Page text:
They often don’t manage performance well, and put up with poor results to maintain a positive relationship. In essence, they focus on being their employees’ friend, rather than their manager or leader.
In fact, some of these leaders may be managing previous coworkers or friends of theirs. They may even engage in behaviors that are considered unprofessional for a leader, such as participating in informal social activities, becoming Facebook friends with their subordinates, or gossiping about other employees.
How to develop:
This individual doesn’t necessarily need training in soft skills, but does need training on core management principles, such as performance management, feedback, and conflict management.
These will be uncomfortable topics for this individual that you may need to address multiple times.
They may also need to be coached on how to balance creating supportive relationships and interactions with their employees with results and getting the job done. Some will also need to better understand the role of the leader and how to act professionally with their employees.
5. The inexperienced
Perhaps this is a young employee, a “high potential,” or an individual with no experience supervising or managing others. It’s not that this employee is a bad leader per say, they just don’t have the knowledge, skill, or experience yet to lead. Usually these types of leaders are promoted into leadership roles by necessity or because they have exceptional talents and potential that the organization finds valuable. If promoted before well-groomed, expect these employees to make mistakes—and lots of them.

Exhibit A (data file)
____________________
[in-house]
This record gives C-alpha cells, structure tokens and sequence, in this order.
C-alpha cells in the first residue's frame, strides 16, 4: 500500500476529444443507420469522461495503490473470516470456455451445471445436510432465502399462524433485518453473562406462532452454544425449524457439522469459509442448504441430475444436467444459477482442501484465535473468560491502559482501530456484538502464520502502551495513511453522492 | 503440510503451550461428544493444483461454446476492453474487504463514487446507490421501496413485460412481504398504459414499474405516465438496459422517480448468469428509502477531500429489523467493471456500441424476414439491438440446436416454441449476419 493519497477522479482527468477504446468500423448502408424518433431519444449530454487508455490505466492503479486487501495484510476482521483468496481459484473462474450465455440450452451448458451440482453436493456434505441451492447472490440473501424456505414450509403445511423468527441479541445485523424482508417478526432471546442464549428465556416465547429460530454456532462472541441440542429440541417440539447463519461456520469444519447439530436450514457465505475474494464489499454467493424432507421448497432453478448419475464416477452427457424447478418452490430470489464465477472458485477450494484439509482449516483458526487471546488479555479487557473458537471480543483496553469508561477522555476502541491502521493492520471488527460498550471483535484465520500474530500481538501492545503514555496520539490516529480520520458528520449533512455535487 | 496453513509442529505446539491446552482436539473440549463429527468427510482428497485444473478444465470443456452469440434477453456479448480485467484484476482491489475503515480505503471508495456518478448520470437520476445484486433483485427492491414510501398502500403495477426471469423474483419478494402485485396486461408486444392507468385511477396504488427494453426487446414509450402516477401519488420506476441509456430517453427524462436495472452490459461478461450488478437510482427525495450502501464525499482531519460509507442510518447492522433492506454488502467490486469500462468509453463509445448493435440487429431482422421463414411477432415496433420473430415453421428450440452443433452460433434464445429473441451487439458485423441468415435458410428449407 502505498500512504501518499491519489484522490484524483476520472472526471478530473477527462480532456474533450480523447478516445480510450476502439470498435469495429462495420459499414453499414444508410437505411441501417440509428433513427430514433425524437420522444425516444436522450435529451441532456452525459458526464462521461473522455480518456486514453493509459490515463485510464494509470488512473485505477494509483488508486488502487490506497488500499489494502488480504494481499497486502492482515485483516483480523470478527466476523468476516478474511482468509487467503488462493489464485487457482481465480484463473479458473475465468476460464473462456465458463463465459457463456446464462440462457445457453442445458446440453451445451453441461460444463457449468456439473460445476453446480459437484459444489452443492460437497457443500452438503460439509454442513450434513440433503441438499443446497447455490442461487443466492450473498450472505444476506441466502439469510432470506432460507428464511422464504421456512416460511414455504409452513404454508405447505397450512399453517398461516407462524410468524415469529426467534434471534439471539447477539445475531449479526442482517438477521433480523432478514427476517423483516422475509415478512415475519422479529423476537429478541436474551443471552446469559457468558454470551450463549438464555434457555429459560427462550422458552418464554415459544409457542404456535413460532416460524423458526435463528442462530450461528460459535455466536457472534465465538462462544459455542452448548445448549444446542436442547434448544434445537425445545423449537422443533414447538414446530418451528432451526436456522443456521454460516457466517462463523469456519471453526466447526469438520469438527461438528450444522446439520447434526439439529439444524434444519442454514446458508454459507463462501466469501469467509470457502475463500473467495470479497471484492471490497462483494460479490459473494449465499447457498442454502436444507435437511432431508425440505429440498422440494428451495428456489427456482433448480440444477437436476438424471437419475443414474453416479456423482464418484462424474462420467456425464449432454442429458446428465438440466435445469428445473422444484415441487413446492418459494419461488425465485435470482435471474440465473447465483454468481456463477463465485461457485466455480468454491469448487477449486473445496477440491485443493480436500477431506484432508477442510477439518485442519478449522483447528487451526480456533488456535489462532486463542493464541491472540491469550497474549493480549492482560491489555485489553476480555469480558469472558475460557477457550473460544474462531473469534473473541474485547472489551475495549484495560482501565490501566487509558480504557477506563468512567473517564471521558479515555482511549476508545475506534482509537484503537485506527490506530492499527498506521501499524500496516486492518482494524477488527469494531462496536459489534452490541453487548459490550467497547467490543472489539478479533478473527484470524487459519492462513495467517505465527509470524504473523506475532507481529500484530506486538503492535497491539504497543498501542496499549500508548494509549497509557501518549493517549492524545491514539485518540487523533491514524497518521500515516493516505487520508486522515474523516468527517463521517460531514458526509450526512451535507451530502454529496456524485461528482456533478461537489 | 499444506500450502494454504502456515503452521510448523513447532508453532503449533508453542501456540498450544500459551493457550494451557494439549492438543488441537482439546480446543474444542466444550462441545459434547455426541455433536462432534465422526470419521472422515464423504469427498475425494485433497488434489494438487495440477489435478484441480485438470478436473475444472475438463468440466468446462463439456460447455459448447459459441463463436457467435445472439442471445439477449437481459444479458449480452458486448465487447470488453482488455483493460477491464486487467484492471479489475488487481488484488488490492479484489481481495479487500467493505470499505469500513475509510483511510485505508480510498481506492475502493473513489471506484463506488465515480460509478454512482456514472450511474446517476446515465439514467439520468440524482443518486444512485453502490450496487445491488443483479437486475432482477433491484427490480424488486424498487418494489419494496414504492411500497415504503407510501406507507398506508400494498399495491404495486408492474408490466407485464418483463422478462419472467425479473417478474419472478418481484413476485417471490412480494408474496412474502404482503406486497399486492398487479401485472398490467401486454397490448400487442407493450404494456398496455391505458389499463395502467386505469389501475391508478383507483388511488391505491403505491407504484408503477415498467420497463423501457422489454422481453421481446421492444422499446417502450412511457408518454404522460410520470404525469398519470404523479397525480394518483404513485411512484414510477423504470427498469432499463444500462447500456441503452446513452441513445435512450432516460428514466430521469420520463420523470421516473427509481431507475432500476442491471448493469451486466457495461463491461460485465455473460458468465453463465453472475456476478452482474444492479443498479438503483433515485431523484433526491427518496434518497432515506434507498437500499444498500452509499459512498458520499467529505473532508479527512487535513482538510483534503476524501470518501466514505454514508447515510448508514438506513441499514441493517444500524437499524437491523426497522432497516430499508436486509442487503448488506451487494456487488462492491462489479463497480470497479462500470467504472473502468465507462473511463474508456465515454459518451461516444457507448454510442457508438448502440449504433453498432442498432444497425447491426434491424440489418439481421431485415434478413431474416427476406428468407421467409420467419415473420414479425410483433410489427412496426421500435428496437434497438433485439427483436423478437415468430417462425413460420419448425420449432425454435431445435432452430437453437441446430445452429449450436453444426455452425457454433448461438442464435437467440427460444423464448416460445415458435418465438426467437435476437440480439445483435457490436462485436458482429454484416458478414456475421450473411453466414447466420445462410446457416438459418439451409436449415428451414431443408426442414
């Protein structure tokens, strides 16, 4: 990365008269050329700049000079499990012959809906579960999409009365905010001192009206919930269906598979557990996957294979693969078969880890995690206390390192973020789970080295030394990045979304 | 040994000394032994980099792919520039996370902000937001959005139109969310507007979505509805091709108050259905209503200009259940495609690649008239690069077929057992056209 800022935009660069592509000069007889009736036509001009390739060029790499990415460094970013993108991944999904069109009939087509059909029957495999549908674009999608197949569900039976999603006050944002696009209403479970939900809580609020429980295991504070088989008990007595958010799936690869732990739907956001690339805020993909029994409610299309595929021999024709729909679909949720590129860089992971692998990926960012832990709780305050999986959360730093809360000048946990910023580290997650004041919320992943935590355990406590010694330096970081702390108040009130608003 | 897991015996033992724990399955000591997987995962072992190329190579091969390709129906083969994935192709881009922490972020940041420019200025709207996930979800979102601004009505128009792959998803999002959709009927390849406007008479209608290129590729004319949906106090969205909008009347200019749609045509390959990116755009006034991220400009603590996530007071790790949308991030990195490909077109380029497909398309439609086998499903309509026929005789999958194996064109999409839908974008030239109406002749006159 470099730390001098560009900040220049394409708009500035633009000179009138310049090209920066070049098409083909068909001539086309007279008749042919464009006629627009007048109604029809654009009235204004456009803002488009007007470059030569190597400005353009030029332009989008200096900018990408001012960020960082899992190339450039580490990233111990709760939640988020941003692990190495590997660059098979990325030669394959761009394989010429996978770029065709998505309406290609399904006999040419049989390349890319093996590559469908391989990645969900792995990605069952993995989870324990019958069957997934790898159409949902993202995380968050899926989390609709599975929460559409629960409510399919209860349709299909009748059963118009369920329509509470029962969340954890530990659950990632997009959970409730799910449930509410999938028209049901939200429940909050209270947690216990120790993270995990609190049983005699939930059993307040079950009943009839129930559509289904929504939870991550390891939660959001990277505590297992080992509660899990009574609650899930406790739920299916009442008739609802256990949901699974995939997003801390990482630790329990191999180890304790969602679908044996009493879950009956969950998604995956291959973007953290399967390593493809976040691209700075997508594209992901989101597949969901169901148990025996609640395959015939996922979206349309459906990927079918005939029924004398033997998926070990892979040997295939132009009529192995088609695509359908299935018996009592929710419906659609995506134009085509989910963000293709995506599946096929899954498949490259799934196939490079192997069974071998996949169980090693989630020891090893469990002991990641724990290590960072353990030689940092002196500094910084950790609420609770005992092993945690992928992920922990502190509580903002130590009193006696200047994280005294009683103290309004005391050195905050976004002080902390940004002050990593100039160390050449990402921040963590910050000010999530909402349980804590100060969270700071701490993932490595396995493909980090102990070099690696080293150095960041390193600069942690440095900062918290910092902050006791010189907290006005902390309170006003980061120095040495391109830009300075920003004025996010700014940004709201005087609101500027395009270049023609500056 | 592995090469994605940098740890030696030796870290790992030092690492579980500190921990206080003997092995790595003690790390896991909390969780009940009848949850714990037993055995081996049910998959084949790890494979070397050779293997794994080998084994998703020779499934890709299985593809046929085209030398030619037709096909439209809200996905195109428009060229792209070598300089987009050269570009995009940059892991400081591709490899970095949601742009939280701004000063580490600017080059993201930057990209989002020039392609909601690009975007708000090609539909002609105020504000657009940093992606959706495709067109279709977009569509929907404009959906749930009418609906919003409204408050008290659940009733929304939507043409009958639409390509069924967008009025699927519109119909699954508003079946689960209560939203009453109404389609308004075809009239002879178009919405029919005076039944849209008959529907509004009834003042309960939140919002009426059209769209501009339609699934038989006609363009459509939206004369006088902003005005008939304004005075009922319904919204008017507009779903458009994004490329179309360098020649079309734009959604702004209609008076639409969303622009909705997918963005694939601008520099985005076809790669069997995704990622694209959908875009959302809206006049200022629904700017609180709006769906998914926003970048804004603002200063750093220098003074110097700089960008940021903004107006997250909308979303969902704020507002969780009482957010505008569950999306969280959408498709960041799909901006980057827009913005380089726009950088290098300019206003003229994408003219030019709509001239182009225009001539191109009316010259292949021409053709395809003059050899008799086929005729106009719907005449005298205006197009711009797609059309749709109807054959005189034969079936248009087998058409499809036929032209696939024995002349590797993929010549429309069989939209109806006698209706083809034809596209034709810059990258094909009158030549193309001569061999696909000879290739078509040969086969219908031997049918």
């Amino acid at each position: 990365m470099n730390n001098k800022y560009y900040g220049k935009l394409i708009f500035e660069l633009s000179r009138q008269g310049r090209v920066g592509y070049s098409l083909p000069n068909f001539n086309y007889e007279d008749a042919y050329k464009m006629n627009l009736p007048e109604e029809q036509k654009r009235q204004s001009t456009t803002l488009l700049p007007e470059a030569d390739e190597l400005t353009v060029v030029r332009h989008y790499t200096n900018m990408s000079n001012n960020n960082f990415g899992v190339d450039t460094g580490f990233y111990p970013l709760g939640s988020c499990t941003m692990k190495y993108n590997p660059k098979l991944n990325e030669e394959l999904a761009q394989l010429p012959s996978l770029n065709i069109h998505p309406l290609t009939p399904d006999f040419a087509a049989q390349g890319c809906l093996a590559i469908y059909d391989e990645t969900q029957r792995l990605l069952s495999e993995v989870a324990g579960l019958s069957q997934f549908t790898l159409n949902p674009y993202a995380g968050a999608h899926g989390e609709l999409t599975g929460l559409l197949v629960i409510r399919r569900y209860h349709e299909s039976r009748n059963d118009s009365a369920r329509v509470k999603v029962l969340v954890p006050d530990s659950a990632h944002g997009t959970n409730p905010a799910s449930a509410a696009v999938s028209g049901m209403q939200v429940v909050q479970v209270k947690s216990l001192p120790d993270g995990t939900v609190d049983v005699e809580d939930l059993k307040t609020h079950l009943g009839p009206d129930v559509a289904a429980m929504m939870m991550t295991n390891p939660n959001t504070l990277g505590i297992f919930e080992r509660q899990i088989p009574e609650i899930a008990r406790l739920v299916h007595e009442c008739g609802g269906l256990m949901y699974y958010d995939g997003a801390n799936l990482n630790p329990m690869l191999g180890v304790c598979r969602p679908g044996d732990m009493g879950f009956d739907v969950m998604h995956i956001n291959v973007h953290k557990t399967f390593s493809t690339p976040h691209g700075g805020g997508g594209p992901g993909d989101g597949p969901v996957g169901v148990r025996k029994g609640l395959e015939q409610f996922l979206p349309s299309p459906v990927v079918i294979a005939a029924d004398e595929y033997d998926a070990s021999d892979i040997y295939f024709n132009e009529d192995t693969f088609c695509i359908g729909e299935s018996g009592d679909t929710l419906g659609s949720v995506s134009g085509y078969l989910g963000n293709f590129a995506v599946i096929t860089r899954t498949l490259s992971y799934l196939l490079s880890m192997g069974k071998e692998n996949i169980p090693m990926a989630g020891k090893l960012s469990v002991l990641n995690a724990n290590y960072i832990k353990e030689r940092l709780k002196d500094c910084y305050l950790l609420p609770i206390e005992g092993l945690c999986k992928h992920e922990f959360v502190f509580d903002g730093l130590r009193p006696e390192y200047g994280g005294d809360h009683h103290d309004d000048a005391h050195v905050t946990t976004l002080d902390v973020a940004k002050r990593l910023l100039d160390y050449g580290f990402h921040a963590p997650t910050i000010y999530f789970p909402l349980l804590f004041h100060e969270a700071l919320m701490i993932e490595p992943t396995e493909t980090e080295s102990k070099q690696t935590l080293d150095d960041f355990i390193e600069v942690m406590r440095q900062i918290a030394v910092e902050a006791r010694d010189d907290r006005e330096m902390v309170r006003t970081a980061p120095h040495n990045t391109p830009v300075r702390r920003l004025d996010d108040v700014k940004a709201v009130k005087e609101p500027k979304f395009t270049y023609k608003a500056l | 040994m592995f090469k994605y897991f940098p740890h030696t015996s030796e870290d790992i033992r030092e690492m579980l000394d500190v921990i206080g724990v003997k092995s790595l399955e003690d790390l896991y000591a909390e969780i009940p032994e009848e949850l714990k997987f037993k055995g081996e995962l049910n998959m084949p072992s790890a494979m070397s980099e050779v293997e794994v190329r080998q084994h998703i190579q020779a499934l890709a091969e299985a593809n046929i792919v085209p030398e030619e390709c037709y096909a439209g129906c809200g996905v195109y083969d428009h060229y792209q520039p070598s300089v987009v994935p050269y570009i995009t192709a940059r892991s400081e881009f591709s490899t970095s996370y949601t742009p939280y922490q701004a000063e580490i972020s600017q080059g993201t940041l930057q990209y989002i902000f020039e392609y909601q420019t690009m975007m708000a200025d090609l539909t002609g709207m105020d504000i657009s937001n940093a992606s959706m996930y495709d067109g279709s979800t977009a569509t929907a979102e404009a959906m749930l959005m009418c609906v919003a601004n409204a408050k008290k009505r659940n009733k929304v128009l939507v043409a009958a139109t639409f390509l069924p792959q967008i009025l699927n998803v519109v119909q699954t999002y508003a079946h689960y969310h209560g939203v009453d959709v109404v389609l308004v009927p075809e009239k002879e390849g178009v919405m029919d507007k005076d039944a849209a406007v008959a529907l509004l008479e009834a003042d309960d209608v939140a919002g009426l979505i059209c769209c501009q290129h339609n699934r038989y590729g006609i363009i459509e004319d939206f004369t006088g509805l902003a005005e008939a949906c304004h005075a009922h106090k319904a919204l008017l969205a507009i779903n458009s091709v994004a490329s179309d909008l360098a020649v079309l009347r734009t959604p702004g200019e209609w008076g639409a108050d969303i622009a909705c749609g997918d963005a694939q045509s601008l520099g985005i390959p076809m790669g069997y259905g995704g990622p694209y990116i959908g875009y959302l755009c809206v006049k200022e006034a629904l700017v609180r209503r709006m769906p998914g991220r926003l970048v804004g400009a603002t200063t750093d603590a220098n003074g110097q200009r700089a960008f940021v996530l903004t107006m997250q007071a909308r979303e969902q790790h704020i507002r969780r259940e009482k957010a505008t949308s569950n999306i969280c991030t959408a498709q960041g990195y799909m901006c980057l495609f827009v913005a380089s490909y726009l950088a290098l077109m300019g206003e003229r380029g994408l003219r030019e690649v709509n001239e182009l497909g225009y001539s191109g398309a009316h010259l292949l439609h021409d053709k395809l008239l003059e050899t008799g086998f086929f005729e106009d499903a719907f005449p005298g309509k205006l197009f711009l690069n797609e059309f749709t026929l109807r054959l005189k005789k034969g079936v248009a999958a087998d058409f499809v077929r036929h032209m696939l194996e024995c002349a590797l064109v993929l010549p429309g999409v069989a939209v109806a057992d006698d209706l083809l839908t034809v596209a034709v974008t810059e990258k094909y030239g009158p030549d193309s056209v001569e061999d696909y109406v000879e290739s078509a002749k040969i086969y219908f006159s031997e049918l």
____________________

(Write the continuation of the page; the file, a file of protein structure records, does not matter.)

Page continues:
How to develop:
This individual should usually be developed into a leadership role over time, rather than promoted and then trained. They may benefit from not only management and leadership development programs and curriculum, but also mentorship.
Through mentoring relationships with other leaders and managers, these individuals will learn from those that have plenty of experience managing and leading others, which can balance out their experience gaps.
These individuals will need on-going development as they grow into leaders—not just an initial training program.
Whether your current or aspiring leader is a high-achiever, technical expert, overconfident manager, friend, inexperienced, or a combination of any of these, learn to recognize the challenges your employees face in new management and leadership roles and provide them support to not only help them be more successful, but also enjoy their new roles.